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Merrill Lynch is known as a company that invests money, not one that gives it away. Yet with its Innovation Grants Competition, Merrill Lynch has joined the world of charitable giving.

Or has it? In the words of the contest's executive director, Michael Schrage, the Innovation Grants Competition (MLIGC) "is not pure business but it's not pure philanthropy either." Merrill Lynch has created an incentive for academics to consider the business potential of their work and make it more relevant to the public at large, Schrage says. And by creating the competition, Merrill Lynch hopes to influence the debate regarding the proper education of doctoral students.

"A global financial services institution that cares about human capital is basically deciding to help influence a discussion that should be going on in higher education, and that discussion is the generalist-versus-specialist discussion," Schrage says. "You don't want a person to know more and more about less and less, until they know everything about nothing."

In its quest to improve "entrepreneurial literacy" in academe, the contest reaches beyond the obvious disciplines of engineering and science. Doctoral students in the humanities are also invited to enter the competition. Thus biologists, clinicians, and chemists compete, not only against physicists, engineers, and computer scientists, but also against Ph.D.s in comparative literature and diplomatic history. That having been said, all the winners in the competition's brief existence have hailed from science and engineering.

The top two prizes from the competition's second year, announced on 21 January, went to proposals for faster computer processing technologies. Other winning proposals ranged from nanoscale probes to lab-grown blood vessels.

Winning proposals from the first year included plans to develop a male oral contraceptive, an artificial retina, and a yogurt genetically engineered to lower blood cholesterol. The top prize, $50,000, went to an electrical engineer for his design of a new type of power converter.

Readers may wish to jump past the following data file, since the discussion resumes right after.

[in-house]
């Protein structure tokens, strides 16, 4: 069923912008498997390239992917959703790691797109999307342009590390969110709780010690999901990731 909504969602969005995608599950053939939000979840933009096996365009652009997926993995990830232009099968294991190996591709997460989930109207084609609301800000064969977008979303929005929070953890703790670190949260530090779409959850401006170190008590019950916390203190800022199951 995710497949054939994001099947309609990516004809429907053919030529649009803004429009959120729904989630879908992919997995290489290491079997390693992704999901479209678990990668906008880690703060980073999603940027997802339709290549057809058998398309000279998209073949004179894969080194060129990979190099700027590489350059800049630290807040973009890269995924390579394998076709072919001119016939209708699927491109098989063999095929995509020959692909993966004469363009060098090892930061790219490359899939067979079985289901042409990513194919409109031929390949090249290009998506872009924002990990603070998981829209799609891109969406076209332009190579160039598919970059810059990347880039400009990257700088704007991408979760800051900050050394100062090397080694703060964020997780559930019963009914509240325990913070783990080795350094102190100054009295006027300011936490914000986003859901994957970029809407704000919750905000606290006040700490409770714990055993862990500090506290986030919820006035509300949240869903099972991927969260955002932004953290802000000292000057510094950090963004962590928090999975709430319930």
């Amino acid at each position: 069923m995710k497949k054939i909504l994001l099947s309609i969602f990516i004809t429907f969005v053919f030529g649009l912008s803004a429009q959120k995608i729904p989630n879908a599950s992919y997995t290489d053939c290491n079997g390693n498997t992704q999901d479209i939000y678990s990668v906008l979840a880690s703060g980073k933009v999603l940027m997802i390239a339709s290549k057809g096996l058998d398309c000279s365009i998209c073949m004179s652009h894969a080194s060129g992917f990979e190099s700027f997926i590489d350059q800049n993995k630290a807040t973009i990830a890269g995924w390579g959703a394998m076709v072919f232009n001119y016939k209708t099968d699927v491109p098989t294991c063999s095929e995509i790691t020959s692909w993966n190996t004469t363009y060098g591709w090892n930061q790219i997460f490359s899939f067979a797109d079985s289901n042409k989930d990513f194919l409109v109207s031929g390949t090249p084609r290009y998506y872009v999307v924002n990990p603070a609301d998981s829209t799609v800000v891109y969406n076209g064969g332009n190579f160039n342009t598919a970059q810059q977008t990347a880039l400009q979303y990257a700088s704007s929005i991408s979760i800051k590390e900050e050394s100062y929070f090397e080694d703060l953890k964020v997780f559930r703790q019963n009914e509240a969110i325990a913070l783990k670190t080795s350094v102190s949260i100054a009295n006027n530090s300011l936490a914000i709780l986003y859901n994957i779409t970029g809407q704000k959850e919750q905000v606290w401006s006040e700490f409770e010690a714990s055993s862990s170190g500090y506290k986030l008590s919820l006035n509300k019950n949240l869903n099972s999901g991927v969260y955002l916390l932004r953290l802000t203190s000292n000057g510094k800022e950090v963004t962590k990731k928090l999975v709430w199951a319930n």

At present, applicants must have successfully defended their doctoral dissertations before applying. However, officials say the contest may be opened to Master's level students in the future. Graduation, on the other hand, is neither "a requirement nor a hindrance" for applying to the competition. Students pursuing doctoral degrees in law, business, or journalism are not eligible.

Graduate students who are savvy enough to have already sought a patent for their work will be met with a lukewarm reception. "If you're already seeking a patent for your research, you're already predisposed to being 'commercial,' " Schrage says. The competition is more interested in challenging academics to think about real-world applications than in rewarding the already-converted.

To enter the MLIGC, applicants submit a proposal "that clearly and concisely explains how their doctoral dissertation topic could be translated into a commercial product or service." The proposal must include a brief description of potential customers as well as enough market research to describe what advantages the applicant's product would have over the competition. The proposal is limited to 3000 words and may contain a maximum of two illustrations.

Schrage makes the initial evaluation of all the proposals and selects up to 25 to pass on to the independent panel of judges. (The contest received 213 and 154 applications in 1998 and 1999, respectively.) However, the contest has several built-in safeguards to prevent a top-flight proposal from being overlooked. In addition to Schrage's selections, each judge receives a list containing a title and a 30-word summary of every proposal. The 30-word abstract, written by the entrant, describes the single most important idea contained in the proposal. From this complete list, any judge can select for consideration additional proposals to be added to Schrage's initial group. And the judges make their selections without knowledge of the applicants' identity or academic affiliation.